Edgar Allan Poe (Spirits of the Dead: Tales and Other Poems)
I had nothing to contribute. I played no part. I was on the edge. Different. Alone. Everything around me, grey. It was the same old feeling, back again. I was in the middle of the group but I might as well have been a million miles away from these people.
Tim Relf (Stag)
The man who is unable to people his solitude is equally unable to be alone in a bustling crowd. The poet enjoys the incomparable privilege of being able to be himself or some one else, as he chooses. [...] The solitary and thoughtful stroller finds a singular intoxication in this universal communion. [...] What men call love is a very small, restricted, feeble thing compared with this ineffable orgy, this divine prostitution of the soul giving itself entire...to the unexpected as it comes along, the stranger as he passes.
Charles Baudelaire (Paris Spleen)
But love, sooner or later, forces us out of time. It does not accept that limit. Of all that we feel and do, all the virtues and all the sins, love alone crowds us at last over the edge of the world. For love is always more than a little strange here. It is not explainable or even justifiable. It is itself the justifier. We do not make it. If it did not happen to us, we could not imagine it. It includes the world and time as a pregnant woman includes her child whose wrongs she will suffer and forgive. It is in the world but is not altogether of it. It is of eternity. It takes us there when it most holds us here.
Wendell Berry (Jayber Crow)
You are not an ugly person all the time; you are not an ugly person ordinarily; you are not an ugly person day to day. From day to day, you are a nice person. From day to day, all the people who are supposed to love you on the whole do. From day to day, as you walk down a busy street in the large and modern and prosperous city in which you work and lie, dismayed and puzzled at how alone you can feel in this crowd, how awful it is to go unnoticed, how awful it is to go unloved, even as you are surrounded by more people than you could possibly get to know in a lifetime that lasted for millennia and then out of the corner of your eye you see someone looking at you and absolute pleasure is written all over the person's face, and then you realize that you are not as revolting a presence as you think you are. And so, ordinarily, you are a nice person, an attractive person, a person capable of drawing to yourself the affection of other people, a person at home in your own skin: a person at home in your own house, with its nice backyard, at home on your street, your church, in community activities, your job, at home with your family, your relatives, your friends - you are a whole person.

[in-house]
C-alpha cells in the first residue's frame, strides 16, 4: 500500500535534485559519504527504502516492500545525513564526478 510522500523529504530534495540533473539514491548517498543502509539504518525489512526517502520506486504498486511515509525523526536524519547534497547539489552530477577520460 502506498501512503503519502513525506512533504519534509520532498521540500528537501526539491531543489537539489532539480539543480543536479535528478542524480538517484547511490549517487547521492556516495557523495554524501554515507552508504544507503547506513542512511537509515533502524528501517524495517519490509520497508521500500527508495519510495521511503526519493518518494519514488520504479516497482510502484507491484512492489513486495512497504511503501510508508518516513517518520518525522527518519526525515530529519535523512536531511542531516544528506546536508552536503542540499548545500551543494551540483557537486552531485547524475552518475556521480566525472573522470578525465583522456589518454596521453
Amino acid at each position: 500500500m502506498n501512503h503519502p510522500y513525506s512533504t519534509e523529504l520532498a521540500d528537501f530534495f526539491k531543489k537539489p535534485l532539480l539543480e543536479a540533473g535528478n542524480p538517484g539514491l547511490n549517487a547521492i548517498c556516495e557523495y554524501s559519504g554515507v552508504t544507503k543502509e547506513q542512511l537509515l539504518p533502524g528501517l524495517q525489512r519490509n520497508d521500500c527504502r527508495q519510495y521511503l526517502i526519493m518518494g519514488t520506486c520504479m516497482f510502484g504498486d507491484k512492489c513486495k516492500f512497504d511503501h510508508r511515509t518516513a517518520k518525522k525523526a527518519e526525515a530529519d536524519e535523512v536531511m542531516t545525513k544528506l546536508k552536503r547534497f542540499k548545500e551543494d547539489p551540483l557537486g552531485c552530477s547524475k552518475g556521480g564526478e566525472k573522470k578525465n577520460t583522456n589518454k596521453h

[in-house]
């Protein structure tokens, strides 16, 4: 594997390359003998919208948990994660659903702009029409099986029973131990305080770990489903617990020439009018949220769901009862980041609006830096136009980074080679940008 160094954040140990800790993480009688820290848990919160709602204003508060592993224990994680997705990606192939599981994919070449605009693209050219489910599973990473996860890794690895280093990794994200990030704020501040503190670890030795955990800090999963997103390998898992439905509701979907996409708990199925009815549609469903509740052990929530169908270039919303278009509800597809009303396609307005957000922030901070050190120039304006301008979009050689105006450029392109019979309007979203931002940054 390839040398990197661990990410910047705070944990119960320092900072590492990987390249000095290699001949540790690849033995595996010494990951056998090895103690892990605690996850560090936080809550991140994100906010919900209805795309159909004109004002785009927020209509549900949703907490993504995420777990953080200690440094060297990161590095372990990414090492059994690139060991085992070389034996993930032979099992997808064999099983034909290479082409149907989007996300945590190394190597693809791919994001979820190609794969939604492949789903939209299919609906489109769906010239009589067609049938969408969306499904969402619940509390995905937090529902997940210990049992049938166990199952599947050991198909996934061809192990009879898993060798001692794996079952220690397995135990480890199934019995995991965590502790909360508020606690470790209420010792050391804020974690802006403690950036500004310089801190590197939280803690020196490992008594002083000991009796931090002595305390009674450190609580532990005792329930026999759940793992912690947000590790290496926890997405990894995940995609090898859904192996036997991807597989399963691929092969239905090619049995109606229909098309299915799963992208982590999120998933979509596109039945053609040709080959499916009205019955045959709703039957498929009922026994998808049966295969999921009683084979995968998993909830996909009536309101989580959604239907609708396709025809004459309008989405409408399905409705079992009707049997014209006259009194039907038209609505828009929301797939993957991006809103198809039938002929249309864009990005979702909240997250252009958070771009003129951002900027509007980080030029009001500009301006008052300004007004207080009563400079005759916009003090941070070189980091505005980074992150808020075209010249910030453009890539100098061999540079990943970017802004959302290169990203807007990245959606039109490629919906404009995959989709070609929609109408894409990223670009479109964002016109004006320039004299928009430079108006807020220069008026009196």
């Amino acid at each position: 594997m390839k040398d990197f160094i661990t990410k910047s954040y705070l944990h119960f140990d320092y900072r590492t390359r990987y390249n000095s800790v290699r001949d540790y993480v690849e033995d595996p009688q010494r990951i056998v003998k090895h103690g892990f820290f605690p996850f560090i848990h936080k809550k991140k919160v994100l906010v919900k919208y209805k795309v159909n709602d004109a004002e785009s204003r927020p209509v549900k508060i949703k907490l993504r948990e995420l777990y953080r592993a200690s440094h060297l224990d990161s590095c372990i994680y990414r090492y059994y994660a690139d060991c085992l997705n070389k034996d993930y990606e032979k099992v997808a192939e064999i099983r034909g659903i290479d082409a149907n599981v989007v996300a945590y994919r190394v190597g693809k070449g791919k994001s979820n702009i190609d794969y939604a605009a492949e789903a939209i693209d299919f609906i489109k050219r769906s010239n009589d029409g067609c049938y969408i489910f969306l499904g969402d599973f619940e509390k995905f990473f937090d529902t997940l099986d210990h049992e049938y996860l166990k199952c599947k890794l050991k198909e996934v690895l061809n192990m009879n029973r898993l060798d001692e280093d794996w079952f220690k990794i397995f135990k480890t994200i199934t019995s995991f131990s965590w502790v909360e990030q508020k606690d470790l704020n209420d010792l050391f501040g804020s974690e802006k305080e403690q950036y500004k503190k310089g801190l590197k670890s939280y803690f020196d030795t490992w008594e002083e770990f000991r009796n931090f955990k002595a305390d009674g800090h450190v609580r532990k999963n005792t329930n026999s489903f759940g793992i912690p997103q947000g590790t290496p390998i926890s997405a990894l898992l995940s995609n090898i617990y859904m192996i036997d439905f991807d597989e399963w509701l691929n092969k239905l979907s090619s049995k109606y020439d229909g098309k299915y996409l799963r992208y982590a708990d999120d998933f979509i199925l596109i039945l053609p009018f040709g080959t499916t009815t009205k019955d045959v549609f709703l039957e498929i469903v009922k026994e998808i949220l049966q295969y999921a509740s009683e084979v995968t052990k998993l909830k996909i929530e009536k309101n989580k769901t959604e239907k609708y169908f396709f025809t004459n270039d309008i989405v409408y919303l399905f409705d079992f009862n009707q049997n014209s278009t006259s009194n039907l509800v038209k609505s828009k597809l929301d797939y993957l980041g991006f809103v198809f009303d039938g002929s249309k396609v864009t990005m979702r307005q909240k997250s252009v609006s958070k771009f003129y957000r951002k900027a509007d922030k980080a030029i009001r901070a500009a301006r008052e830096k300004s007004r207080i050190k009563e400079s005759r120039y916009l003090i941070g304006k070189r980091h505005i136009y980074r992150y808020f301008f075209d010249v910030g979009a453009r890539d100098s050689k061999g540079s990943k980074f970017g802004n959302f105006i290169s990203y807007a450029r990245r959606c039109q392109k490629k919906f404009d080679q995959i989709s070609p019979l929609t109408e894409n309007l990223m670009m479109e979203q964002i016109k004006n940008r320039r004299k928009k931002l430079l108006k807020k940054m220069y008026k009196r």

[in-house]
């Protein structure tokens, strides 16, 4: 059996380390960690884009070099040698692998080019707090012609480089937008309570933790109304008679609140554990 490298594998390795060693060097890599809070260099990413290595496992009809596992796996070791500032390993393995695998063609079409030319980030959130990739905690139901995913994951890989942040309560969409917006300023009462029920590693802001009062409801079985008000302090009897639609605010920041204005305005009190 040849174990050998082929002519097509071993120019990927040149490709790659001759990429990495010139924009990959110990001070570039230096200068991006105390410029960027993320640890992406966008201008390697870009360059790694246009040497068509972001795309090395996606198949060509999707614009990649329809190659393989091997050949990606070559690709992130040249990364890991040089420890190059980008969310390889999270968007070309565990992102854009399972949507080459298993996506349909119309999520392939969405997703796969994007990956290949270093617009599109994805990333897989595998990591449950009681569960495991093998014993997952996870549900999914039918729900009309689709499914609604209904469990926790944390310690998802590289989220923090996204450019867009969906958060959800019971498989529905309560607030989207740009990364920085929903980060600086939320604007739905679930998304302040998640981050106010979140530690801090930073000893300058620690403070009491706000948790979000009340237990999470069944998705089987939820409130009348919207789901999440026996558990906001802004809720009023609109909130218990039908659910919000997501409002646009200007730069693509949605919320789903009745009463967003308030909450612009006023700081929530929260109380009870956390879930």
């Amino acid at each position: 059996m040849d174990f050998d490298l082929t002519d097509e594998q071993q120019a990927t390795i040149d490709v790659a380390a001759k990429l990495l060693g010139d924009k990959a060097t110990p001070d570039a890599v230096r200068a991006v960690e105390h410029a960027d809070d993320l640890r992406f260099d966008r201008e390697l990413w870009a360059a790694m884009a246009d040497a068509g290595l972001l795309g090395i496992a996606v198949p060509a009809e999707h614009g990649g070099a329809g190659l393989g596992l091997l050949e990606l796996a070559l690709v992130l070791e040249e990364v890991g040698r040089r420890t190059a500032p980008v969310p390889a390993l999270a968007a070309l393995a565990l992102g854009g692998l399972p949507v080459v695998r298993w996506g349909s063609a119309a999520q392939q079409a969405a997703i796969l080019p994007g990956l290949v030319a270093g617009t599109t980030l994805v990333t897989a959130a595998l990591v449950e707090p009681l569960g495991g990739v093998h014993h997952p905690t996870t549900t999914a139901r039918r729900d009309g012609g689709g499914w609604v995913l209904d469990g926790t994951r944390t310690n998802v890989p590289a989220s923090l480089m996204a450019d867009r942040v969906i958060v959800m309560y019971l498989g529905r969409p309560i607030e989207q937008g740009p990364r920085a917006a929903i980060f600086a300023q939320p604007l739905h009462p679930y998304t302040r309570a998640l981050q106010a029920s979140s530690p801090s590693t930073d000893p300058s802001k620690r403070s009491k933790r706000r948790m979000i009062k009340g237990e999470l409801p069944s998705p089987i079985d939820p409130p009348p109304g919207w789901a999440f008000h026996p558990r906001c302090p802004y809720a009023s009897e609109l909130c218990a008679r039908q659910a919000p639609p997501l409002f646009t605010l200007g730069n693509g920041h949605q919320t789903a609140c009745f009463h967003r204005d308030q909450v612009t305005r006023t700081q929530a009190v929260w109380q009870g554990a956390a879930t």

Jamaica Kincaid (A Small Place)
Death stood alone, watching the wheat dance in the wind. Of course, it was only a metaphor. People were more than corn. They whirled through tiny crowded lives, driven literally by clock work, filling their days from edge to edge with the sheer effort of living. And all lives were exactly the same length. Even the very long and very short ones. From the point of view of eternity, anyway.
Terry Pratchett (Reaper Man (Discworld, #11; Death, #2))
...I have had such a sickening of men in masses, and of causes, that I would not cross this room to reform parliament or prevent the union or to bring about the millennium. I speak only for myself, mind - it is my own truth alone - but man as part of a movement or a crowd is indifferent to me. He is inhuman. And I have nothing to do with nations, or nationalism. The only feelings I have - for what they are - are for men as individuals; my loyalties, such as they may be, are to private persons alone.
Patrick O'Brian (Master & Commander (Aubrey & Maturin, #1))
I once had to say this on a show many years ago, and I truly believe it: Loneliness is a choice. I like to be alone; I’m more comfortable alone. But I do recognize that I take it too far sometimes and so I try to force myself to keep up with being sociable. I just am a bit of a lone ranger; I always have been. But I don’t believe that necessarily has to translate to being lonely. You can be lonely in a crowd of a thousand people. I can be in a hotel room on my own and not feel lonely. It all comes down to how comfortable you are with who you are in the silence.